All equipment must be protected against people accidentally touching the live components in all possible situations!

230 volt AC (mains) supply

The main principle is that all electrical equipment must be earthed through the mains cable. The equipment is thereby much better protected against electrical shock and accident, even when the equipment shorts out.

  • All laboratory equipment shall have a "Danish" 3-pin mains plug with earth: 2 round pins and one flat "earth" pin under them. Mains cables with "German" (2-pin, no earth) plugs look good enough but are not earthed in our Danish sockets. Do not use them: throw them away! The right plugs are available in the electronics workshop.
  • Connectors and cables must be flawless. Users must ensure that the mains cable is in good condition, ie. cable, plug and socket(s) are all undamaged (pins intact, no damage to the insulation, etc).

Also note that:

  • Cables must be of sturdy quality, without splits or discoloured patches from heating plates, etc.
  • Plugs should sit properly in their sockets. Cables should be held in cable clips/holders so that they can't pull.

If there doubts are about the quality, then discard the cable and get a new one!

Ciruit breakers cannot do everything

Note that ciruit breakers only ensure shorting to earth. You get an electric shock before they trip anyway, so are likely to drop whatever you are holding including glass and hazardous liquids. If you touch both live AC wires you can be exposed to several kilowatts - maybe for hours. And ciruit breakers do not protect you from faults in the power supply output voltage.

Electrophoresis apparatus high-voltage connectors

Voltages are often very high. This places great demands on equipment, cables and connectors.

  • The wires should be of best quality - and always with an approved "safety plug".
  • Gel apparatus and wiring shall be insulated (US: isolated) from the 1000 Volt (possibly 1500 Volt) supply, the quality must be optimal.
    • Heat resistant silicone-rubber wires must always be used.
    • Avoid ordinary rubber wires (they crack and split) and soft plastic pipes which melt easily if they touch a hotplate.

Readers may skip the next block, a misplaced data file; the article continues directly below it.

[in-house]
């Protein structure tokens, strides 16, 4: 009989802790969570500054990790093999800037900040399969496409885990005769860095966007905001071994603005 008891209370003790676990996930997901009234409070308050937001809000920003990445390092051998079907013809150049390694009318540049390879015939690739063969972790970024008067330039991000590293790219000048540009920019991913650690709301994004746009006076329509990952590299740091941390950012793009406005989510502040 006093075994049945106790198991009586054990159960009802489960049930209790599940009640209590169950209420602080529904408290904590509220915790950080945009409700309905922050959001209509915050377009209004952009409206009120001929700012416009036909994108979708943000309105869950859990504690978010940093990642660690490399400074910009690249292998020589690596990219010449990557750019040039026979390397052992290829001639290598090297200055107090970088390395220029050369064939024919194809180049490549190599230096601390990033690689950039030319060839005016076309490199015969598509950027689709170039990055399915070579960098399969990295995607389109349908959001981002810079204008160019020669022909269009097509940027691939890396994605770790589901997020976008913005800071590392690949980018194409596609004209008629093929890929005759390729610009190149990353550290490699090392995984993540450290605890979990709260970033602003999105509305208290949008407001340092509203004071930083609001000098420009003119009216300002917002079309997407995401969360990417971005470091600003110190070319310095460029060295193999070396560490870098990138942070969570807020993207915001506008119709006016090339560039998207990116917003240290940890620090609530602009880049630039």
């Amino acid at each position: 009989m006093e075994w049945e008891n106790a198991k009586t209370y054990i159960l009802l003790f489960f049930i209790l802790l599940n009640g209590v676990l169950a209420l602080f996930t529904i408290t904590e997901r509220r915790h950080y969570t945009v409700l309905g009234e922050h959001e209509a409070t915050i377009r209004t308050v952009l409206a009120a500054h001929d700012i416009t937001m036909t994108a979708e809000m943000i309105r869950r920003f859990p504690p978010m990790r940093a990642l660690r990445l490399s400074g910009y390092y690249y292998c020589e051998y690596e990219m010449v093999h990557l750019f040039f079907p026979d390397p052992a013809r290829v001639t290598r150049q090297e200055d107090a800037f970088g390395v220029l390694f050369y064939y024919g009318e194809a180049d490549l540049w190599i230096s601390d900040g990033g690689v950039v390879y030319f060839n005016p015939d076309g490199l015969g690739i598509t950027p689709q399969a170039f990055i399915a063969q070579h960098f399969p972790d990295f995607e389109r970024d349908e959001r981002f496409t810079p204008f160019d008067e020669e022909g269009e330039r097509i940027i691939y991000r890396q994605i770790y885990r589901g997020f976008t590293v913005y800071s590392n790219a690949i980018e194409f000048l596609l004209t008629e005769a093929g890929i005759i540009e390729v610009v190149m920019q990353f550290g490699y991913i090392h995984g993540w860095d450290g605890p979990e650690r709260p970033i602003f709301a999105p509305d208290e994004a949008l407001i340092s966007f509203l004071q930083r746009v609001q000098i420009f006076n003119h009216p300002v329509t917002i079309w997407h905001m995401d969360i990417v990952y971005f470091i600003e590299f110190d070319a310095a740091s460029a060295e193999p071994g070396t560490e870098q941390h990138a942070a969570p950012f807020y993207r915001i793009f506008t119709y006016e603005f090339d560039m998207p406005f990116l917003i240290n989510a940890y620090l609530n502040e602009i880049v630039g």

• Never use any type of adaptor, extension cable etc to switch from an approved safety plug to a plug type with lower safety. These plugs are too dangerous and must be completely removed.
  • All wires, leads and gel apparatus must be rated to at least the same voltage as the safety plug.

Safety jacks and connectors of the correct type

In BI / BMB we use only two kinds of safety jack, other connector types may not be used in laboratories. Note that both types have an insulating cover, so the "live" element cannot be touched directly.

  • Normal 4mm safety jacks as are standard for most equipment. They are internationally recognised and are suitable for approx. 1000 volts - when they a re dry.
  • 2 mm safety jacks, with a longer, stronger cover, are suitable up to approx. 1500 volts.

Note: Sockets with spring-loaded covers are unsuitable, they are only for low voltage (in order to minimize unintended short circuits). You may under no circumstances use them! The same applies to old-fashioned "banana plugs" (patch cables and similar connectors and extensions), they should be completely removed, they do not meet the rules and are too dangerous.

Power supply safety

  • Power supplies must of course have the right output sockets which mate with the correct safety jacks :
    • 4mm safety sockets have a milled groove which corresponds precisely to the male jack's cover
    • 2mm safety socket grooves are deeper, corresponding to the longer covers on the 2mm jacks
  • Equipment with old-fashioned jacks for banana plugs should be discarded or modified!
  • High voltage outputs from power supplies must be insulated/isolated "in relation to earth" or have a safety circuit which interrupts the supply by earthing. (This can only be verified by technicians and users must not see this extra security feature as an excuse to relax other requirements.)

Last Updated 16.08.2016